Three years ago, we took down some gangly, ugly and very spotty red tip shrubs and in their place, we planted a row of what we thought were white hydrangeas. At least that is what the labels said at Lowes, where we made a purchase and aligned them along a short stretch of split-rail fence.

fenceline of hydrangeas
My plans are to mark this area off with stone (wire grass is a problem here) and dress with mulch.

We thought we bought seven, identical white hydrangeas. Two at the far end turned out to be blue lacecaps. Not exactly my plan, but I don’t mind surprises. But the one closest to my garden gate has an altogether different look than any of my other hydrangeas.

The first year, my husband kept mowing it down so it never bloomed. Last year in 2012 it looked like this:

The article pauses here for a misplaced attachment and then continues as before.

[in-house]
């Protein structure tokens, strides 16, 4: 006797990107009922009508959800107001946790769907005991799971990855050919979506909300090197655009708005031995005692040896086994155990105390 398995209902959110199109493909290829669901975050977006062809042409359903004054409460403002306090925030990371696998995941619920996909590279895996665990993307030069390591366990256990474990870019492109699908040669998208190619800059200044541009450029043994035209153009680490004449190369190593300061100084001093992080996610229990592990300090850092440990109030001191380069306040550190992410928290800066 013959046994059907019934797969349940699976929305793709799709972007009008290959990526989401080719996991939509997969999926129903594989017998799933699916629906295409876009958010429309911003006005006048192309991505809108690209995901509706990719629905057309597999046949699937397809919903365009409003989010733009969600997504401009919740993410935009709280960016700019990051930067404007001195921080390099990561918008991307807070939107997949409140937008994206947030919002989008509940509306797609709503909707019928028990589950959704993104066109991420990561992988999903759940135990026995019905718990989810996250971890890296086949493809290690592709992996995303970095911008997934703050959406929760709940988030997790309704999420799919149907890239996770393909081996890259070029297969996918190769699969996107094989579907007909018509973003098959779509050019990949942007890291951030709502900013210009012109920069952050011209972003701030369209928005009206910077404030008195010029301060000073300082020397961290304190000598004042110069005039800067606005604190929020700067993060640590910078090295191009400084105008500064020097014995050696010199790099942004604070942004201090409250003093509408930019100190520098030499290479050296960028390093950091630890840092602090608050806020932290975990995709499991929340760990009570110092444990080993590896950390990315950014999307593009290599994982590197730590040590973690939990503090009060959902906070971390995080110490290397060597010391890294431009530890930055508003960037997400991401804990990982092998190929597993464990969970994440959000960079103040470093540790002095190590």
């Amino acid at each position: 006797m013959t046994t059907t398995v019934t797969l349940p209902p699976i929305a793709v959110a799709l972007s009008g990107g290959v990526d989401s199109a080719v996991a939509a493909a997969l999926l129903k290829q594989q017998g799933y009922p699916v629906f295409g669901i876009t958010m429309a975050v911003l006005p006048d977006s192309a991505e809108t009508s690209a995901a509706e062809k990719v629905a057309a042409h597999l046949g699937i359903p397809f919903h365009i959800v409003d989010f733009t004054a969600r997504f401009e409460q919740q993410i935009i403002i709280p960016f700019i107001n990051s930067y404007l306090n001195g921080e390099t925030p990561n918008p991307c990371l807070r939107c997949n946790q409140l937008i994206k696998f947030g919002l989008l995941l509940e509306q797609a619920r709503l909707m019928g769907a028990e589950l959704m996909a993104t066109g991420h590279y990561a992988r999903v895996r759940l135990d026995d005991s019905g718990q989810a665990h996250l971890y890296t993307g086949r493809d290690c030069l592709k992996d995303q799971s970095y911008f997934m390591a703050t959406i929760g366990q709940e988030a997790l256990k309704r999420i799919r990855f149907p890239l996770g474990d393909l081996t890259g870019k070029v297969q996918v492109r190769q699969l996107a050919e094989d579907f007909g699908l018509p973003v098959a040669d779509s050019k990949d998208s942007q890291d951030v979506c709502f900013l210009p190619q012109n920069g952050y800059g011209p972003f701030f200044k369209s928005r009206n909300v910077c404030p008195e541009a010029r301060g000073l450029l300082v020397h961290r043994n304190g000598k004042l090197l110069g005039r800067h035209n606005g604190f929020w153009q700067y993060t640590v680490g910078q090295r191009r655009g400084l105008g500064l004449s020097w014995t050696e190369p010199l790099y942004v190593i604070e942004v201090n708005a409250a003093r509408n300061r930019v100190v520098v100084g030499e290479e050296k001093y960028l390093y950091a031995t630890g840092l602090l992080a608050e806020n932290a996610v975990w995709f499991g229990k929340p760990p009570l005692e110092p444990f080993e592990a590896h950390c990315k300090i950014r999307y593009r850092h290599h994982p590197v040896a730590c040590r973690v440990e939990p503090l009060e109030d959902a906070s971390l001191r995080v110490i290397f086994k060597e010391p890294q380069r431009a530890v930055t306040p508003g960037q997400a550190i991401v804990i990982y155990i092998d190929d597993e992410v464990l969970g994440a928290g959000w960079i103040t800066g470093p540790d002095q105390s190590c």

Pink at last! Well, sort of!
Pink at last! Well, sort of!

I was delighted to finally get a pink hydrangea. Sorta, kinda. The pink was very slight, not at all over powering. To my eye, it had a very vintage look and the pink played off well against the vanilla white background color. I loved the old-fashioned delicacy to the blooms. One might say it had even Victorian aesthetic

This year, 2013, the same hydrangea surfaced with a whole new look:

This is the same plant as above, and just as delicate, but now in shades of powder blue
This is the same plant as above, and just as delicate, but now in shades of powder blue